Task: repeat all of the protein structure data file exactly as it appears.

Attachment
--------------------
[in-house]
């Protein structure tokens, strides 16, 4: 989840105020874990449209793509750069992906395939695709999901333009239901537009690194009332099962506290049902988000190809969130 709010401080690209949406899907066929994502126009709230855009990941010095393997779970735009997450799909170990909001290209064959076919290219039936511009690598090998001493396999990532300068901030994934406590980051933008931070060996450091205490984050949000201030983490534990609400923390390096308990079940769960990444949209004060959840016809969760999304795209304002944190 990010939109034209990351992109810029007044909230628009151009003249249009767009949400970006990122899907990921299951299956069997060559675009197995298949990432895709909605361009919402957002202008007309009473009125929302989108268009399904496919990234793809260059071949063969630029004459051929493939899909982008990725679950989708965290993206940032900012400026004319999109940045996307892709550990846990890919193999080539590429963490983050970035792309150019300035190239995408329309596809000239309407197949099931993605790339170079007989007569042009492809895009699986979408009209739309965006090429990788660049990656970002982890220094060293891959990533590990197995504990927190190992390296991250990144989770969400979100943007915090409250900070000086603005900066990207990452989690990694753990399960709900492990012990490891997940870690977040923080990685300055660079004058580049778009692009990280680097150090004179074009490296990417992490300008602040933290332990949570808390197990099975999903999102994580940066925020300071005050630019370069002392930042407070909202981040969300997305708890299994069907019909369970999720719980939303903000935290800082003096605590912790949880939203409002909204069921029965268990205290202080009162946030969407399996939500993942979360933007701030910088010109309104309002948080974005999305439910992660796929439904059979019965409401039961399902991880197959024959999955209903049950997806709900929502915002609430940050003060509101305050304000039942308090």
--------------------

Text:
[in-house]
């Protein structure tokens, strides 16, 4: 989840105020874990449209793509750069992906395939695709999901333009239901537009690194009332099962506290049902988000190809969130 709010401080690209949406899907066929994502126009709230855009990941010095393997779970735009997450799909170990909001290209064959076919290219039936511009690598090998001493396999990532300068901030994934406590980051933008931070060996450091205490984050949000201030983490534990609400923390390096308990079940769960990444949209004060959840016809969760999304795209304002944190 990010939109034209990351992109810029007044909230628009151009003249249009767009949400970006990122899907990921299951299956069997060559675009197995298949990432895709909605361009919402957002202008007309009473009125929302989108268009399904496919990234793809260059071949063969630029004459051929493939899909982008990725679950989708965290993206940032900012400026004319999109940045996307892709550990846990890919193999080539590429963490983050970035792309150019300035190239995408329309596809000239309407197949099931993605790339170079007989007569042009492809895009699986979408009209739309965006090429990788660049990656970002982890220094060293891959990533590990197995504990927190190992390296991250990144989770969400979100943007915090409250900070000086603005900066990207990452989690990694753990399960709900492990012990490891997940870690977040923080990685300055660079004058580049778009692009990280680097150090004179074009490296990417992490300008602040933290332990949570808390197990099975999903999102994580940066925020300071005050630019370069002392930042407070909202981040969300997305708890299994069907019909369970999720719980939303903000935290800082003096605590912790949880939203409002909204069921029965268990205290202080009162946030969407399996939500993942979360933007701030910088010109309104309002948080974005999305439910992660796929439904059979019965409401039961399902991880197959024959999955209903049950997806709900929502915002609430940050003060509101305050304000039942308090």